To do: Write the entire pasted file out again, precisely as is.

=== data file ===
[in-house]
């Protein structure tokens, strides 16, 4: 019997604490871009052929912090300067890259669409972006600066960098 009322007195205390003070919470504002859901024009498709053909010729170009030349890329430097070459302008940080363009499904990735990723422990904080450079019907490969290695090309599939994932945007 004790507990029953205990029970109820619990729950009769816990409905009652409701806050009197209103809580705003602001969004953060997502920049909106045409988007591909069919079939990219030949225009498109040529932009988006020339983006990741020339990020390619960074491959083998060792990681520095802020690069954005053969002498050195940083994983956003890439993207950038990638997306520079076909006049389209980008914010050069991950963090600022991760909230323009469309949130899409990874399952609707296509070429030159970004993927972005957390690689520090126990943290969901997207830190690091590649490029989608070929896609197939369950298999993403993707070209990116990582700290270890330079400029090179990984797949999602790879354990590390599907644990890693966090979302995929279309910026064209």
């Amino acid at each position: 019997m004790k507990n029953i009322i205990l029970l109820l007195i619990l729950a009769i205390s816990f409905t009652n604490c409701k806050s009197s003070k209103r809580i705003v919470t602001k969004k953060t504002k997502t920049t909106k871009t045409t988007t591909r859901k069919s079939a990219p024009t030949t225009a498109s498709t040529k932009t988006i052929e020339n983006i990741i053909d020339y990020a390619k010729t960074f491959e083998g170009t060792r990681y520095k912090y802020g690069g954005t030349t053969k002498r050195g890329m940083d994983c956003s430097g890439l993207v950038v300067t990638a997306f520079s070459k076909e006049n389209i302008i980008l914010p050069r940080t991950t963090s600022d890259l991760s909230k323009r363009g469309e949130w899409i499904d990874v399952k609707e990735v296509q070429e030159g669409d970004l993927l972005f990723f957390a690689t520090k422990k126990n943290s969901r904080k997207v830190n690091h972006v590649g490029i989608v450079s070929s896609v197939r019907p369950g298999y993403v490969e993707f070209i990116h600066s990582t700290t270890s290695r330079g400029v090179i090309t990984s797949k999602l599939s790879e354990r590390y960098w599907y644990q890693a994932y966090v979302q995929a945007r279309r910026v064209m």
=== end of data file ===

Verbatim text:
[in-house]
């Protein structure tokens, strides 16, 4: 019997604490871009052929912090300067890259669409972006600066960098 009322007195205390003070919470504002859901024009498709053909010729170009030349890329430097070459302008940080363009499904990735990723422990904080450079019907490969290695090309599939994932945007 004790507990029953205990029970109820619990729950009769816990409905009652409701806050009197209103809580705003602001969004953060997502920049909106045409988007591909069919079939990219030949225009498109040529932009988006020339983006990741020339990020390619960074491959083998060792990681520095802020690069954005053969002498050195940083994983956003890439993207950038990638997306520079076909006049389209980008914010050069991950963090600022991760909230323009469309949130899409990874399952609707296509070429030159970004993927972005957390690689520090126990943290969901997207830190690091590649490029989608070929896609197939369950298999993403993707070209990116990582700290270890330079400029090179990984797949999602790879354990590390599907644990890693966090979302995929279309910026064209």
């Amino acid at each position: 019997m004790k507990n029953i009322i205990l029970l109820l007195i619990l729950a009769i205390s816990f409905t009652n604490c409701k806050s009197s003070k209103r809580i705003v919470t602001k969004k953060t504002k997502t920049t909106k871009t045409t988007t591909r859901k069919s079939a990219p024009t030949t225009a498109s498709t040529k932009t988006i052929e020339n983006i990741i053909d020339y990020a390619k010729t960074f491959e083998g170009t060792r990681y520095k912090y802020g690069g954005t030349t053969k002498r050195g890329m940083d994983c956003s430097g890439l993207v950038v300067t990638a997306f520079s070459k076909e006049n389209i302008i980008l914010p050069r940080t991950t963090s600022d890259l991760s909230k323009r363009g469309e949130w899409i499904d990874v399952k609707e990735v296509q070429e030159g669409d970004l993927l972005f990723f957390a690689t520090k422990k126990n943290s969901r904080k997207v830190n690091h972006v590649g490029i989608v450079s070929s896609v197939r019907p369950g298999y993403v490969e993707f070209i990116h600066s990582t700290t270890s290695r330079g400029v090179i090309t990984s797949k999602l599939s790879e354990r590390y960098w599907y644990q890693a994932y966090v979302q995929a945007r279309r910026v064209m």